At times, the idea of “peak oil” has been almost interchangeable with climate change. Campaigners for action on global warming have often relied on a practical argument that fossil fuels are running out anyway. However, there’s increasing evidence that the second case doesn’t back the first. Oil is continuing to flow, even if the evidence for a changing climate is as strong as ever.
Those who pooh-pooh peak oil point out that the end has been predicted almost since the beginning. Back in the 1970s, for example, President Carter said oil production would peak by 1985. And yet a series of technological fixes (steaming, pumping, lubricating, fracking), and bold explorations (Africa, the Arctic) have allowed the black stuff to keep coming.
As this recent article by Vince Beiser makes clear, there continues to be plenty of oil left, and plenty of places to keep looking. Brazil. Russia. Mexico. North America, to name a few. Not to mention, Mozambique, Tanzania, Papua New Guinea, and several others.
Brazil’s oil industry, in particular, is booming:
The northern end of Rio, far from the famous beaches of Copacabana, is all factories and shipyards, thrumming with men and machines servicing the oil industry. Drilling platforms in for repairs hulk along the shoreline. A little ways inland is a sprawling airport-sized building that, with its curvilinear lines, tubular corridors, and off-white palette, looks like a cross between a Dubai shopping mall and a set from Logan’s Run. This is the new $700 million headquarters of CENPES, the research arm of [national oil company] Petrobras. The center officially opened in 2010, but still isn’t quite finished on this day last summer. The top floor, open on all sides to allow in breezes and a view of the bay, is meant for relaxed meetings and thinking, but it still lacks furniture. Once complete, the complex will house more than 100 labs and some 4,000 employees.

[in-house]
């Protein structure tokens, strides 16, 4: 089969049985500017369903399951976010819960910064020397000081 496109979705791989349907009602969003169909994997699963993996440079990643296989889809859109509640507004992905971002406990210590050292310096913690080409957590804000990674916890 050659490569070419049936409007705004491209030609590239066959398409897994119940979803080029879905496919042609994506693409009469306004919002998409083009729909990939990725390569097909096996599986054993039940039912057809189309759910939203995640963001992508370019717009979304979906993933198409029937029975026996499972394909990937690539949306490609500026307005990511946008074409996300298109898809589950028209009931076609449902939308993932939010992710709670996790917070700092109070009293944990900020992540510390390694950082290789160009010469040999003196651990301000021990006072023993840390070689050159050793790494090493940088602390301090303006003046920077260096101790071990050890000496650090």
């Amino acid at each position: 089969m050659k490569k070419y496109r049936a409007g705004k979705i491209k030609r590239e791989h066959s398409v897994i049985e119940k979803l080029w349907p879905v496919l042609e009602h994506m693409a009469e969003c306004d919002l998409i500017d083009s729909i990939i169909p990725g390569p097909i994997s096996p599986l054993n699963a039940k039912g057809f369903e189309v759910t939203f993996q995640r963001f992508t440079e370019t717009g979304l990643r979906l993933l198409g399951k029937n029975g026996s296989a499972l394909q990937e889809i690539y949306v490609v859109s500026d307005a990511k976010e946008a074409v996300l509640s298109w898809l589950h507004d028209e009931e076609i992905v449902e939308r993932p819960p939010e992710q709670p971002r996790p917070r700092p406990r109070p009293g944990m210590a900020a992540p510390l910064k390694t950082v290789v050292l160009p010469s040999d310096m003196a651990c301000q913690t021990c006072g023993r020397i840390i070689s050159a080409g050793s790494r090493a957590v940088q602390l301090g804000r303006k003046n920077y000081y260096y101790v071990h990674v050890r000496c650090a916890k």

Brazil has operated shallow offshore wells since the 1970s. But it was only in 2006 that exploratory drills first hit the massive “presalt” reservoirs—so named because they lie underneath a thick band of salt left behind by an evaporated prehistoric ocean.
Petrobras found the hydrocarbons beneath the presalt thanks to a series of breakthroughs in seismic sensing. That process involves sending ships out to sea towing miles-long sensor-equipped cables and air guns that blast out sound pulses. Those pulses reverberate through the seabed and bounce back to the cables’ sensors, providing images of the various layers of rock down below. For years this technique yielded only a two-dimensional picture. But in the 1990s, geophysicists figured out how to send the outbound signals from different angles at the same time and reassemble the results into a three-dimensional picture. In the subsequent decades computer power and software got good enough to understand all that data.
The real question isn’t whether we’ll have enough of the stuff, but whether the atmosphere can handle it. Even the oil and gas industry admits as much. Beiser quotes David Eyton, BP’s head of research and technology:
There’s enough oil and gas out there to last us right through to the end of the next century, without much doubt… [The real problem is] we are running out of the carbon-carrying capacity of the atmosphere.
That oil exists isn’t an argument for more exploration, especially in vulnerable places like the Arctic. But it ought to be part of the discussion. Argue for climate change, by all means. But, be wary of using a case for scarcity to do so.